It taught me tons about human nature and how tender all of our souls really are. I have become a firm believer in more rehabilitation than more punishment. —Fred Willoughby
MIDVALE — After a 55-year career in law enforcement, Fred Willoughby has more than his share of stories to tell. Sitting in the family room of his Midvale condo, he sorts through the evidence of a career chasing bad people.
There are the handcuffs that he slapped on the wrists of Sirhan Sirhan, the killer of Robert F. Kennedy. There are boxes of photographs and newspaper/magazine clippings about his battles with street and organized crime, dealing with the hippie and drug movement in California and later Colorado. This was after he survived the violent Civil Rights Era in Los Angeles in the mid-60s.
“When I saw those riots in Ferguson (Missouri), it brought back memories,” says Willoughby, a tall, affable, 77-year-old man with a full head of white hair. “They didn’t know what they were doing. They needed to listen to people who had been through this.”
Raised in Orem, he joined the Los Angeles Police Department in January 1966. As fate would have it, his first assignment included Watts, the black community that turned into a war zone during the infamous riots there a few months earlier. By Willoughby’s estimation he and his fellow officers in the 77th Division averaged 30 felony arrests per month for two years and at least one shooting call per week. Robberies and burglaries occurred routinely.
The Watts riots made Ferguson look like a parade. Long-simmering racial tensions exploded following the arrest of a black motorist by white LAPD cops. The six-day riot resulted in 34 killed, nearly 4,000 arrests, and hundreds of buildings burned or damaged in what was one of the key events of the Civil Rights Era.
Watts continued to seethe for months afterward and Willoughby was in the middle of it. When officers made arrests, they not only had to worry about their suspects, they had to worry about angry crowds gathering and threatening their lives. Willoughby received an education in police work and in the black experience from his black partner, with whom he developed a friendship.
“I remember very clearly that my patrol partner and I were trying to remove two identified robbery suspects from their vehicle when a very hostile crowd of about 500 people quickly formed around us, trying to take our arrestees and our weapons from us,” says Willoughby. “They formed so quickly they had cut us off from our patrol car and radio. We were not only concerned for our lives but the crowd’s as well. We thought it was going to spark another riot.”
During one of the mini-riots in Watts, Willoughby was in the middle of an intersection directing traffic when he heard a loud pop and a bullet whiz by his right ear.
He believes, as many do, that the Ferguson riots were mishandled. Police must get lawbreakers off the street and keep them off the street, and officers should not do anything that incites more riot. When order is restored, he believes an outreach/public relations program between cops and the community is critical.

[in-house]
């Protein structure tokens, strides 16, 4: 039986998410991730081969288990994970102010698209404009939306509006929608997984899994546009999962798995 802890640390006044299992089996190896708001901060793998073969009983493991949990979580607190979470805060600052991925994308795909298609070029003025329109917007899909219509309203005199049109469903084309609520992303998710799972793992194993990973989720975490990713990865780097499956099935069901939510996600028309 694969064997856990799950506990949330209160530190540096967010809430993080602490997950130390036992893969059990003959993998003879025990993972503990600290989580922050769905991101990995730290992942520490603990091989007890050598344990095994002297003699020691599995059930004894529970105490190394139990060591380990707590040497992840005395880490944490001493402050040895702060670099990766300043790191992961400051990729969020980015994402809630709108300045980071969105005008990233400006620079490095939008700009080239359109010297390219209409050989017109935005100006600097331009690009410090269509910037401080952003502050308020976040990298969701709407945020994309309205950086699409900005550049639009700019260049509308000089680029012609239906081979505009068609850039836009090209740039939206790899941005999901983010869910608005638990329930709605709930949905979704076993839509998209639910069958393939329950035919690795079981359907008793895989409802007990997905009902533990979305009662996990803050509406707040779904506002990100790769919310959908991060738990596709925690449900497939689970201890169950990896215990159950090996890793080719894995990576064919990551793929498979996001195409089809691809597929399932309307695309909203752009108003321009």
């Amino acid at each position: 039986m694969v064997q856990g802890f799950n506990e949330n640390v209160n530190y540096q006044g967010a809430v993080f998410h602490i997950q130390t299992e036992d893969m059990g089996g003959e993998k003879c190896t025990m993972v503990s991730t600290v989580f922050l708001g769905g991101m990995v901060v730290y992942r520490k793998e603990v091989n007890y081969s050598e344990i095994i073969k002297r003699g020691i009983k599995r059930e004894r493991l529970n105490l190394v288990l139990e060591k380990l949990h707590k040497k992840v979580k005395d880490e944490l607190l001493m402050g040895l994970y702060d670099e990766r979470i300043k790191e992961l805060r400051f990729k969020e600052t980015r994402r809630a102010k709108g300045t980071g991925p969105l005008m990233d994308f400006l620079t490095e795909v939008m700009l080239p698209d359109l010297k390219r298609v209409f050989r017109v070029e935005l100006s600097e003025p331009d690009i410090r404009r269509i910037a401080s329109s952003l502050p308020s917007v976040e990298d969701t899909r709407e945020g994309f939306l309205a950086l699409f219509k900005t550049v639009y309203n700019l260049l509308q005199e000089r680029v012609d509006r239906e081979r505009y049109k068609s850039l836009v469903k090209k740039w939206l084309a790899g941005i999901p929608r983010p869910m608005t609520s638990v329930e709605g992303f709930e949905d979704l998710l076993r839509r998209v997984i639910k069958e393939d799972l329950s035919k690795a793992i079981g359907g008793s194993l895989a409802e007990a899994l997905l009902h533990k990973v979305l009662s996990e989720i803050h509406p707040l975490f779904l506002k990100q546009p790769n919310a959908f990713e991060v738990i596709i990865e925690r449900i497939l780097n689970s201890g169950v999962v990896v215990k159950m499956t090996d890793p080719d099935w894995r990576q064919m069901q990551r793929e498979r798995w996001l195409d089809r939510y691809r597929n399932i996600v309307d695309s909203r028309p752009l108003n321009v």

“Officers should not be wearing SWAT gear and using military equipment,” says Willoughby, referring to Ferguson. “They need to project an image as peace officers, not a guerilla army fighting against the citizens they are trying to protect. They need to cool the situation, not escalate it.”
On the frontlines of L.A., Willoughby, who eventually became a detective, battled the violent black revolutionaries known as the Black Panthers, who were led by Eldridge Cleaver. Cleaver, who would write the critically acclaimed “Soul on Ice,” later became a devout Christian and, still later, joined The Church of Jesus Christ of Latter-day Saints
“When Eldridge Cleaver became a Christian, we became great friends,” says Willoughby. “I drove him to and from the very enlightening seminars he taught and church meetings where he spoke. I spent time with him at his residence in Oakland, and he spent time with my family.”
In 1968, Willoughby found himself in the center of another famous incident. He reported to the Rampart police station — a substation of LAPD — late on the night Robert F. Kennedy was shot. Willoughby and his partner were ordered to watch the suspect and “see what we could get out of him.” They spent several hours with Sirhan, but got him to say little. At one point, Sirhan, seeing Willoughby holding a cup of hot chocolate, asked if he could have a sip of it. Willoughby, fearing he might claim he was poisoned or drugged, told him no. Sirhan kicked the cup out of Willoughby’s hand, with the cocoa landing on Sirhan’s face.
“That’s why, in the booking photos, you can see spots on the side of his face,” says Willoughby. “That’s my hot chocolate.”
After hours in a holding room, Willoughby handcuffed Sirhan and drove him to the main office of LAPD in another part of town, escorted by six police cars, with armed police at every intersection. Once there, Willoughby and partner Gene Austin were told to book Sirhan into jail. “He was told to strip down and was searched and he didn’t like that,” recalls Willoughby. “That was the last I saw of him.”
Willoughby still has the cuffs that Sirhan wore.
His career took him back to Utah and then to Denver and Boulder, where he was assigned to clean up rampant street crime and deal with counter-culture revolutionaries that the hippie era spawned.
It was an eventful career and one in which he saw the worst in human behavior. “It taught me tons about human nature and how tender all of our souls really are,” he says. “I have become a firm believer in more rehabilitation than more punishment.”
Doug Robinson's columns run on Tuesdays and Wednesdays. Email: firstname.lastname@example.org